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Old 12-27-2007, 05:48 PM   #39
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Originally Posted by rjnagle View Post
People pirate because they don't feel a personal connection with the artist who produced the content.

You need to create incentives for consumers to reward artistic expression that gave them pleasure. Right now, it's practically impossible for consumers to feel this connection. With music that is especially true; the companies are humongous.

Have you ever noticed that piracy occurs on mass-marketed works and not on smaller labels or publishers?
Another excellent point on the morality of the issue.
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Old 12-27-2007, 05:54 PM   #40
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Essentially, no.

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Okay, then, here's the question:

Is an electronic version of a property considered to be a coherent thing that can be stolen? Would the supposition that an electronic document is created "from nothing" be considered a "subterfuge" in such a case? (Okay, 2 questions...)
It isn't theft because you aren't depriving anyone of property. No one ca steal a copy of an electronic anything from anyone, because they still have it.

"Potential revenue' isn't YOUR property. "Potential revenue" isn't...anything

You are infringing on their exclusive distribution rights. So no, an electronic version of a property by definition, and law, cannot be stolen.
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Old 12-27-2007, 06:03 PM   #41
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It isn't theft because you aren't depriving anyone of property. No one ca steal a copy of an electronic anything from anyone, because they still have it.

"Potential revenue' isn't YOUR property. "Potential revenue" isn't...anything

You are infringing on their exclusive distribution rights. So no, an electronic version of a property by definition, and law, cannot be stolen.
But you can "steal" someone's ideas at our job and say it was your idea. I don't think the legal definition of "stealing and/or theft" is limited to something you can actually "touch." If I spend all day blogging at work and not working, but am getting paid (because they believe me to be working), that is "stealing" their time. Time is just as intangible as electrons, but we can still visualize it as something that can be "stolen."

If I "stole" your identity by seeing your Social Security number (here in US anyway), used it to create lots of credit for myself, and it cost you "potential revenue" because you wouldn't be able to buy a house because the lenders would look at your background and think that you were an undisciplined spender, that would be considered "stealing" wouldn't it. I mean, I didn't take any of your property or your cash from the bank, but my actions kept you from making an investment.

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Old 12-27-2007, 06:07 PM   #42
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You're really stretching to make that comparison. It's fraud, not stealing. It's not stealing until they try to empty my bank account.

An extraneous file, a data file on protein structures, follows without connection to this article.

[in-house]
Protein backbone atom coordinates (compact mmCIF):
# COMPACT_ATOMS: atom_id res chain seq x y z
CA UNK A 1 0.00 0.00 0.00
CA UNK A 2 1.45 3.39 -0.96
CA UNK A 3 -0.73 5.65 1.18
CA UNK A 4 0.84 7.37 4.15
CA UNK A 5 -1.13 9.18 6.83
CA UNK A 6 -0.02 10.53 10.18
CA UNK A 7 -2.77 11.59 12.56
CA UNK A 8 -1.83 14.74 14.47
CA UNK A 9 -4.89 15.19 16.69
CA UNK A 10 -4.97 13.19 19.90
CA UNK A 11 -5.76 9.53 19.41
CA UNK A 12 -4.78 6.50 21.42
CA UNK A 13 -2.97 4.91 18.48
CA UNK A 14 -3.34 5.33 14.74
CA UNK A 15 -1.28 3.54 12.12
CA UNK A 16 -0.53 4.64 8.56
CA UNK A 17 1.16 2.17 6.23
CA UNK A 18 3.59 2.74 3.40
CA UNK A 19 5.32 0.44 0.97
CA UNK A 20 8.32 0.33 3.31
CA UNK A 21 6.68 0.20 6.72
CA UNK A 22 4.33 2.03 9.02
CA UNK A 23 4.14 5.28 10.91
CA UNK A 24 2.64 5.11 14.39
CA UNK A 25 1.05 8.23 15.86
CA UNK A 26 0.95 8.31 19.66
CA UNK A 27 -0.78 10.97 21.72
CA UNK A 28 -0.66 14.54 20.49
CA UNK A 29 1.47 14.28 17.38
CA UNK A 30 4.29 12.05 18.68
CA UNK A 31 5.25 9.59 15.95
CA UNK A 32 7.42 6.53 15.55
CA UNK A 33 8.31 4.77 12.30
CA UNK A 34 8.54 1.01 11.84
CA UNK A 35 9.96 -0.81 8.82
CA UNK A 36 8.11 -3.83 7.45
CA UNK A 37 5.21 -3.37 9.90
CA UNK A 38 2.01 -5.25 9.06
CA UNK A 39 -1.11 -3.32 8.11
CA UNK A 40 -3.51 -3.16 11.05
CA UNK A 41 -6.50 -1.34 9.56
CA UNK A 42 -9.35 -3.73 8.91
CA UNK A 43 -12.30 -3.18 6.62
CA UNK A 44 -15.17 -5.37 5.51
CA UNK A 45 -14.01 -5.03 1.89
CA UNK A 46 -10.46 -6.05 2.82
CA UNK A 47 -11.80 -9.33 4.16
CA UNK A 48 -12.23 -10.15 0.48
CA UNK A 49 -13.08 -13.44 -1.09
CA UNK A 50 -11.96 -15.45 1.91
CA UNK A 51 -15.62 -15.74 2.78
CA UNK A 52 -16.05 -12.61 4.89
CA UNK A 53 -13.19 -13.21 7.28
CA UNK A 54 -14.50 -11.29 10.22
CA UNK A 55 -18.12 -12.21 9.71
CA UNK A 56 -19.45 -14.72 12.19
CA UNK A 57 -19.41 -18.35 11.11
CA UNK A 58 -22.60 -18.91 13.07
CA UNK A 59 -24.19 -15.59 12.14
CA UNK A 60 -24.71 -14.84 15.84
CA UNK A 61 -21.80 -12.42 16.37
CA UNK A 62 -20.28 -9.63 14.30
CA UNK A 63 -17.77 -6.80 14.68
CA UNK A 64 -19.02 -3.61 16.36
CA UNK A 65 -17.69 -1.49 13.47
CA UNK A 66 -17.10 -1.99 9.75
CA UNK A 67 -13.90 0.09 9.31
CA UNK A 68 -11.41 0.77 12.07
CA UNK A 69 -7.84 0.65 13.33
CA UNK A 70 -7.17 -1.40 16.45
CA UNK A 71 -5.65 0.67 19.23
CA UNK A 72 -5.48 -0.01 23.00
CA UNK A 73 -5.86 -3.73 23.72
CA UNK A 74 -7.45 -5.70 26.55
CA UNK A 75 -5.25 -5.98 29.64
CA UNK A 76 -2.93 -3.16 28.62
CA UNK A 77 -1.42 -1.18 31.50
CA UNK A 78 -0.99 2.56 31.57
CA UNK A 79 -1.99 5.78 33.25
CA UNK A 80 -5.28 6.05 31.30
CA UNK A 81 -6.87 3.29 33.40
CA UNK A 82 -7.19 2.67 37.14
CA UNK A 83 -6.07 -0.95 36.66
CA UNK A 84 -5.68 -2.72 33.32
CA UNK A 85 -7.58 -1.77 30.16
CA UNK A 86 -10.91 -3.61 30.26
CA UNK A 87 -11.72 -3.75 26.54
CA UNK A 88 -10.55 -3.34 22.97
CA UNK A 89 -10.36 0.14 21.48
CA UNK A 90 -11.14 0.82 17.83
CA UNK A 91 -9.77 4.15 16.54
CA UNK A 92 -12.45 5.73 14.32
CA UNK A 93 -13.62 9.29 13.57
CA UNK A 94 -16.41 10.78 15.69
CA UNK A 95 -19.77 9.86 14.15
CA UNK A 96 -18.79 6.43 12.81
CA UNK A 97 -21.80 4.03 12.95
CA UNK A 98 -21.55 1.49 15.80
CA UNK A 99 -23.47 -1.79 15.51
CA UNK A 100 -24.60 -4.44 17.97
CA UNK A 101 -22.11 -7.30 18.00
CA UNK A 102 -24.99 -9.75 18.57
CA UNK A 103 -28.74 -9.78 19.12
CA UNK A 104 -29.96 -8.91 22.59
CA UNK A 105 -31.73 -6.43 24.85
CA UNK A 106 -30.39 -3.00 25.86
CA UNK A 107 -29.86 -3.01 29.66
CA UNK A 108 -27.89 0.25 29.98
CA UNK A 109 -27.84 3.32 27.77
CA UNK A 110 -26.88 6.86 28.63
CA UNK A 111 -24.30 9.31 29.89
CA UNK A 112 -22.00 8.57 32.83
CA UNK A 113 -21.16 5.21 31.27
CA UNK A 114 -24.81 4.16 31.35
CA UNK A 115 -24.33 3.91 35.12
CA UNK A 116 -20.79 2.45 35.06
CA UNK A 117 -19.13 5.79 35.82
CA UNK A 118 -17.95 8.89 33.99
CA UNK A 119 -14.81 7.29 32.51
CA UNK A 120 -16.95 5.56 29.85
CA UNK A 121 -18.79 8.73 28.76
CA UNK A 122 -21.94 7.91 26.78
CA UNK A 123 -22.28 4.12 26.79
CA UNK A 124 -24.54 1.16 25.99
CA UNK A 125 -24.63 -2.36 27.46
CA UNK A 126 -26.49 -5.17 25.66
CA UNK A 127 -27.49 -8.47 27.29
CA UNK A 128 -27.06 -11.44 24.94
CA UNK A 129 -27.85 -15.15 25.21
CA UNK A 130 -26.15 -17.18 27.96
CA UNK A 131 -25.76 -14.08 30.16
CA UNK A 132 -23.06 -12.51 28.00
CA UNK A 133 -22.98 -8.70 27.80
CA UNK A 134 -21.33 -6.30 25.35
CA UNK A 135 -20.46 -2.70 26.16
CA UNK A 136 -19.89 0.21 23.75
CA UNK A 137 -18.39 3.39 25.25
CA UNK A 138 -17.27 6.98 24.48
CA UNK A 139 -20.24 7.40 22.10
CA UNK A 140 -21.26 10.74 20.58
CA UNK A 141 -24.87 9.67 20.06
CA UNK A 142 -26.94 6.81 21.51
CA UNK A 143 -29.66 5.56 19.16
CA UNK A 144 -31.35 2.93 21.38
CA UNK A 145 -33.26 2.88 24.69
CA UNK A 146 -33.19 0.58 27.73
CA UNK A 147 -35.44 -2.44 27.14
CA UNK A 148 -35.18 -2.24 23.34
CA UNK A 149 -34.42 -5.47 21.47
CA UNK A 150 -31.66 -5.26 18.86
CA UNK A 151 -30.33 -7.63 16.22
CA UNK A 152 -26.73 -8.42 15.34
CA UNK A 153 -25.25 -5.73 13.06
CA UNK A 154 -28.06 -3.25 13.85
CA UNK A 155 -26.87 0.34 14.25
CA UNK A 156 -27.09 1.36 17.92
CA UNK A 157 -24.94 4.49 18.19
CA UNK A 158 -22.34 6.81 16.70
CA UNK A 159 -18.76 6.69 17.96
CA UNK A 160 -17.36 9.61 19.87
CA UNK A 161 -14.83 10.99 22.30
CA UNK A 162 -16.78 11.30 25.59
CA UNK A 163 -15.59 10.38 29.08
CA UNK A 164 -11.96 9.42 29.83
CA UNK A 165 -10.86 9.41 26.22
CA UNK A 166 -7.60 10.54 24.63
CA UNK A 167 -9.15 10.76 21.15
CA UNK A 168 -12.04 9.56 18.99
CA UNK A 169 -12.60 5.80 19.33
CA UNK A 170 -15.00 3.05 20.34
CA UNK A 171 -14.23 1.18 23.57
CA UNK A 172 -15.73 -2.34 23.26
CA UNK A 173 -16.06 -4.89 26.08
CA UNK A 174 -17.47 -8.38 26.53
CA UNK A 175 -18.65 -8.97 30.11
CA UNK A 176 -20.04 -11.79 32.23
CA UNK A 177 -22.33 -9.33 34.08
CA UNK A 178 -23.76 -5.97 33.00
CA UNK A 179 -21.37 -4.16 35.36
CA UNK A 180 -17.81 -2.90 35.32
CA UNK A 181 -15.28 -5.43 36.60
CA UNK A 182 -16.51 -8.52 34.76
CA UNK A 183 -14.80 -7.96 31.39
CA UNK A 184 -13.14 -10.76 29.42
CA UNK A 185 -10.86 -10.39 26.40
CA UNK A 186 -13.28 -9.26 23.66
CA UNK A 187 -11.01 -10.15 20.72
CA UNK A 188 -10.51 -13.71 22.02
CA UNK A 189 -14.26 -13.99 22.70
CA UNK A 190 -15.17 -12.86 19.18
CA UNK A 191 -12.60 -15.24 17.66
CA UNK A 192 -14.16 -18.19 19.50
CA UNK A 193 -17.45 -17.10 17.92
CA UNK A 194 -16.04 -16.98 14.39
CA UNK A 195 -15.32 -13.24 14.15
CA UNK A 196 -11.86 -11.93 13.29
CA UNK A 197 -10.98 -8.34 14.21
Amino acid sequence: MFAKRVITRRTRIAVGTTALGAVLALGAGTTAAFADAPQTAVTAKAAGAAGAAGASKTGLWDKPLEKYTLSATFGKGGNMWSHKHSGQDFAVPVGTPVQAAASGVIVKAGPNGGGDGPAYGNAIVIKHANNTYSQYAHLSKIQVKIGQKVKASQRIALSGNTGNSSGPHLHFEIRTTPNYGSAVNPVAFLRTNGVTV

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Old 12-27-2007, 06:13 PM   #43
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You're really stretching to make that comparison. It's fraud, not stealing. It's not stealing until they try to empty my bank account.
But isn't fraud just a variation of stealing or at least a version of stealing?

Medicare and/or welfare fraud, is sometimes committed by getting money for claiming something you weren't actually allowed to claim.

So you stole the money, the govt wants it back. If you get convicted of welfare fraud, they usually force you to pay the money (that you received fraudently) back.

So I don't think it's a stretch to say "fraud" and "theft" and "stealing" can be viewed as the same thing/idea.
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Old 12-27-2007, 06:18 PM   #44
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It is a very big stretch to say that fraud is stealing. If someone has "stolen" my identity, they have only lied. They have not deprived me of it. I am still me, so I still have my identity.
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Old 12-27-2007, 06:39 PM   #45
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Originally Posted by Nate the great View Post
It is a very big stretch to say that fraud is stealing. If someone has "stolen" my identity, they have only lied. They have not deprived me of it. I am still me, so I still have my identity.
True, but "stolen your identity" and "identity theft" are the names of what is happening. The names that our government gives those situations. Maybe on a technical level this is a poor name, but that's what it's commonly called.

But my point was regarding the intangible aspects of stealing electrons i.e. e-books.

I guess I have this view: If the author of a work wants me to have it for free, he/she will give it to me for free. If he/she doesn't offer it to me for free and I take it without paying, I consider it stealing because he/she doesn't want to give it to me without paying.

There are plenty of arguments about it's the "publisher" and not the author who wants to make people pay in many cases.

Well if that were true, the those authors could make a website and start offering up works for free downloads--I don't see a lot of that happening. If the author (or someone that they authorize to speak on their behalf i.e. publisher, agent ect.) aren't offering the work for free, and I take it without paying, the I am stealing. Doesn't matter if it's electrons, or if it's cheap to produce, or whatever.

Of course, this is just my opinion and the moral argument I make for myself. Your experience may vary.

Last edited by tsgreer; 12-27-2007 at 06:42 PM.